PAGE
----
x Abu Dhabi, UAEMonday 24 July 2017

Mosul left lagging as Iraq struggles forward

The US military says the security situation is vastly improved in Iraq's second city but residents beg to differ.

MOSUL // Until 18 months ago, Abdul Rahman had been a police officer in Mosul, just as his father had been before him. Even as violence worsened, the family was adamant they would not walk away from the city that was their home. By 2008 conditions had been bad for some time and Mosul's police officers suffered along with the rest of the population. Turning up for duty each morning, Mr Rahman, a 34-year-old senior non-commissioned officer, would wonder which of his colleagues might not have lived through the night. One day a close friend did not arrive at the station.

"Two days before he'd arrested someone we were 99 per cent sure was a criminal involved in terrorism," Mr Rahman recalled. "The next day that man was out on the streets again and he went straight round to my friend's house and said to his face: 'You were the one', and then shot him. "The terrorists, the criminals, they find out who the good officers are and they deal with them. Too many police officers have been killed. I would look around the room and think, 'I wonder who will still be alive in a year'?"

His older brother was not the next person to die in Mosul and he was certainly not the last, but he too was shot and killed. "My brother was murdered because of me," Mr Rahman said, struggling to keep back tears. "I was in the police and some terrorists were looking for me. They found it easier to take my brother, so they killed him. He has two kids. They killed him and they said it was to get to me. I left Mosul after that, I moved the whole family out. But by then it's too late, isn't it?"

In the past year, levels of violence in Mosul, Iraq's second largest city, have declined significantly according to US military records. In September 2008 there were 287 reported attacks; this September that number was 121, down from an average of almost 10 attacks per day to four. Nonetheless, Mosul remains a dangerous place. A typical week might include assassinations, street gun battles, roadside bomb explosions, drive-by shootings and kidnappings.

Last week, Iraqi security forces detained 150 people suspected of involvement in insurgent activity in Mosul, in the latest in a series of large-scale military operations designed to break the lingering hold militants have kept over the city. While other parts of Iraq have begun making some progress on reconstruction and economic revitalisation plans, Mosul, the capital of Ninewah province, has struggled by comparison and remains a devastated cityscape, in many ways a war zone in appearance and atmosphere more than a post-war zone. Iraqi army soldiers, deployed on Mosul's restive east side, man bleak outposts and fighting positions behind machine guns and scarred concrete blast shields. Many are recruited from southern Iraq and cannot wait to return home.

The police force is 8,000 men short of full strength, despite being reinforced by a well-trained unit of heavily armed federal paramilitary police from Baghdad, and operates only on the west side of the city. Continued violence is, in part, a consequence of Ninewah's long-running political dysfunction, which itself is largely a product of Arab-Kurd tensions. The border between Kurdish and Arab Iraq splits the province.

Between 2005 and 2009, Ninewah was run by a Kurdish administration put in power after the Sunni Arab majority decided to boycott elections. With the bulk of the populace disenfranchised and ill served by the provincial government, insurgent groups had little trouble finding recruits or sympathisers. The problem was exacerbated by Mosul's particular character; it is a conservative Islamic city and home to senior Baath Party and former Iraqi army figures.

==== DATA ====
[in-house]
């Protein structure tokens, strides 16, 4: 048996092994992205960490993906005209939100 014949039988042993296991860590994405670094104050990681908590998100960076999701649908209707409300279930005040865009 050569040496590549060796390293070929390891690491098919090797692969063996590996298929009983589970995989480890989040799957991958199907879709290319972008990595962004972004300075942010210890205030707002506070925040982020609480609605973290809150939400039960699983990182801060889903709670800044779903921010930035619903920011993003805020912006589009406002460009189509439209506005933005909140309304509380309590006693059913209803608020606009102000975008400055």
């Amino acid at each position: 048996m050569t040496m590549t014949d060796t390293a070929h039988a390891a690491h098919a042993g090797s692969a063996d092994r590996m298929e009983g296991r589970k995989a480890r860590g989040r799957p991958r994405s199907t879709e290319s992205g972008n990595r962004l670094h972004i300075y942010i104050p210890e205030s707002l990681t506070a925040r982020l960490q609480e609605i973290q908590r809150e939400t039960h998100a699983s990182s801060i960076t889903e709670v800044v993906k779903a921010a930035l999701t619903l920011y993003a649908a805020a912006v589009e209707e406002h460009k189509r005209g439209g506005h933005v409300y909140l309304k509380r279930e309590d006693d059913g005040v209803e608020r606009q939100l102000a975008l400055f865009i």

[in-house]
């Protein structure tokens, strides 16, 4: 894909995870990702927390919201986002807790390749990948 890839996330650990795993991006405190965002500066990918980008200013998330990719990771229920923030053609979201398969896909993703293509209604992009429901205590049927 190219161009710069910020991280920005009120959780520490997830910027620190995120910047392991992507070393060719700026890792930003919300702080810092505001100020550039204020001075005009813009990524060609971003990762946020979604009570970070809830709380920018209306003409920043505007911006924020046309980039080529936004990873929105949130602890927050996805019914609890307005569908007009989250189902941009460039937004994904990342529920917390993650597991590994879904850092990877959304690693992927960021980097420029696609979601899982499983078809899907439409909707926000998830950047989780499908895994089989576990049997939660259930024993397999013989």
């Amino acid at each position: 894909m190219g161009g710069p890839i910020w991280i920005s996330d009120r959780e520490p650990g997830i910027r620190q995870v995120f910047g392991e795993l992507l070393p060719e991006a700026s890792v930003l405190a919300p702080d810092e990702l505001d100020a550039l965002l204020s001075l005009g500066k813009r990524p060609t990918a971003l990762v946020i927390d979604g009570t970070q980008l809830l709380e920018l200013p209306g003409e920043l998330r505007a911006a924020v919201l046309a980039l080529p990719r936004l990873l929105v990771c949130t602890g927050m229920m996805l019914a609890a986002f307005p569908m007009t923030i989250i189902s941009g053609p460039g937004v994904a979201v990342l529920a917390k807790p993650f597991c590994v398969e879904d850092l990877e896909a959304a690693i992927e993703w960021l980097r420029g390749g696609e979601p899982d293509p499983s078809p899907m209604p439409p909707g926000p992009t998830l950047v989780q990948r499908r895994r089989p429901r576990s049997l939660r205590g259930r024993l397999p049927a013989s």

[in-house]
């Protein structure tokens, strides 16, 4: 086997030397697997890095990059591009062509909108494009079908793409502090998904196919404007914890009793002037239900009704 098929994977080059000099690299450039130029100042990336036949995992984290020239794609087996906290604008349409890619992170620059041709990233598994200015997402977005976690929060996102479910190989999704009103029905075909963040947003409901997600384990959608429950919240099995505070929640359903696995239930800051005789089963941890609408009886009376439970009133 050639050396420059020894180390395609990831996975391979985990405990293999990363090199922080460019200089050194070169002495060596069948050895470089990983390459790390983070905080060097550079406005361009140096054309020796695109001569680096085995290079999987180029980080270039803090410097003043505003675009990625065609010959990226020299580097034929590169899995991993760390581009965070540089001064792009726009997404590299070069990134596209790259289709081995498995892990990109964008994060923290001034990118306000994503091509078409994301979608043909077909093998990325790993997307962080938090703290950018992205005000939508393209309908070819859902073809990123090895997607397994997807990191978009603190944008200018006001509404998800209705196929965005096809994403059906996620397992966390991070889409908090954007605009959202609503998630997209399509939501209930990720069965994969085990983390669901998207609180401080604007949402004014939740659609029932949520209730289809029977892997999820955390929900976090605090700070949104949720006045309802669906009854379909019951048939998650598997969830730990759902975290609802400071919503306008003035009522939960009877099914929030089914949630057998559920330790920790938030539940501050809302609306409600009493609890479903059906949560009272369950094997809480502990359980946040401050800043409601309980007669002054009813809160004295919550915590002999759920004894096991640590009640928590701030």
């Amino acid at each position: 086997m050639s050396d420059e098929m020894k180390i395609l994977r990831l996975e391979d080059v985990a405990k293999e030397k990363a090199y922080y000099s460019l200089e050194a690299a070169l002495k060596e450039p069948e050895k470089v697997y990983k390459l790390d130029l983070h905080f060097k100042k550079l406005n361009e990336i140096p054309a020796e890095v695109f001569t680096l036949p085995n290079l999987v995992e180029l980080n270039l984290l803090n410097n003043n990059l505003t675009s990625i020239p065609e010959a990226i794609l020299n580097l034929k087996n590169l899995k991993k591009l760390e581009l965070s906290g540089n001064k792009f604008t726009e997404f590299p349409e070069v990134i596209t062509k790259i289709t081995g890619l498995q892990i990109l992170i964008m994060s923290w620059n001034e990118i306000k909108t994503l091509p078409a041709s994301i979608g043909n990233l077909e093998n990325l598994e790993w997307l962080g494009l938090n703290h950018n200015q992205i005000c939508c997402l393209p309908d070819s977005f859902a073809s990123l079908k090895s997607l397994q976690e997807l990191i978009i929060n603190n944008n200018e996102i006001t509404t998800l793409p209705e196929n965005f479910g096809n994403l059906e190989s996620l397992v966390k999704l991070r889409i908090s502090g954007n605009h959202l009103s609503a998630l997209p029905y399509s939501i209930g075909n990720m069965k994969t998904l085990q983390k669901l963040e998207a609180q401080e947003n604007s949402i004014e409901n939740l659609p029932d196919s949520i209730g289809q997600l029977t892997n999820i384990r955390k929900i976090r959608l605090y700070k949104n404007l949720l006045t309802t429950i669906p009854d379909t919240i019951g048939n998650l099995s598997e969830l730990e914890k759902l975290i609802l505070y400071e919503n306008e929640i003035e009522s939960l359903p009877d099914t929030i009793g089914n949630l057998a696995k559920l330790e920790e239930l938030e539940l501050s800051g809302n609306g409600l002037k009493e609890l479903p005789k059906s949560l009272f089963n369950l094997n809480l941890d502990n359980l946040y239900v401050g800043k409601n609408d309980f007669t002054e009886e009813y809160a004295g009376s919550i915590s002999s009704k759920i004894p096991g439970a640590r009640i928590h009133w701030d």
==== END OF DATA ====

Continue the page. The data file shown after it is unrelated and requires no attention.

As the US military and Iraqi government forces struggled to maintain some semblance of control over the city, they clung to the hope that new provincial elections would solve the problem of Arab underrepresentation, and therefore address an underlying cause of instability. The ballot in January rebalanced the council, but after a bitter and divisive campaign between Arab and Kurdish groups it hardly solved the political problems.

Atheel al Najafi, the head of the Arab Hadba list, won the vote and became governor. His coalition duly exercised its right to choose who would fill the four other most influential positions in the provincial government. No one from the opposition Ninewah Brotherhood list, the pro-Kurdish alliance, was given a key post, despite its strong showing in the polls. Of the 37 council seats, al Hadba took 19, the Ninewah Brotherhood list 12, with the remaining six going to smaller parties.

The Kurdish bloc saw Hadba's refusal to share any power as a return of Baathist-style Arab chauvinism. When the provincial council convened for the first time after the elections, the meeting lasted less than five minutes before the Kurdish bloc walked out. It has since refused to recognise the council's authority. In the space of a few months, Ninewah's provincial council lurched from having no real Arab representation to having no real Kurdish representation. Mediation efforts have yielded nothing, with the issue tied up in the wider unresolved Arab-Kurd dispute over large swathes of territory, including Kirkuk.

"People voted democratically and parties that did well were given no positions in the provincial government, which means all of those voters are being ignored," said Dahsin Sabo, the local council leader in Bashiqah, one of the 16 districts involved in the Ninewah boycott. "We have told [Atheel al] Najafi our conditions for co-operation and we have heard nothing from him since. There has been no dialogue, no reconciliation."

The Ninewah Brotherhood list has demanded it be given at least two principal government posts and, crucially, that Peshmerga forces, the Kurdish army that answers to the Kurds' regional government, not to Baghdad, be allowed to stay in their current positions. Ninewah's new governing parties consider the Peshmerga an illegal militia and have insisted it be withdrawn to its pre-2003 invasion boundary, far north of where it is currently stationed.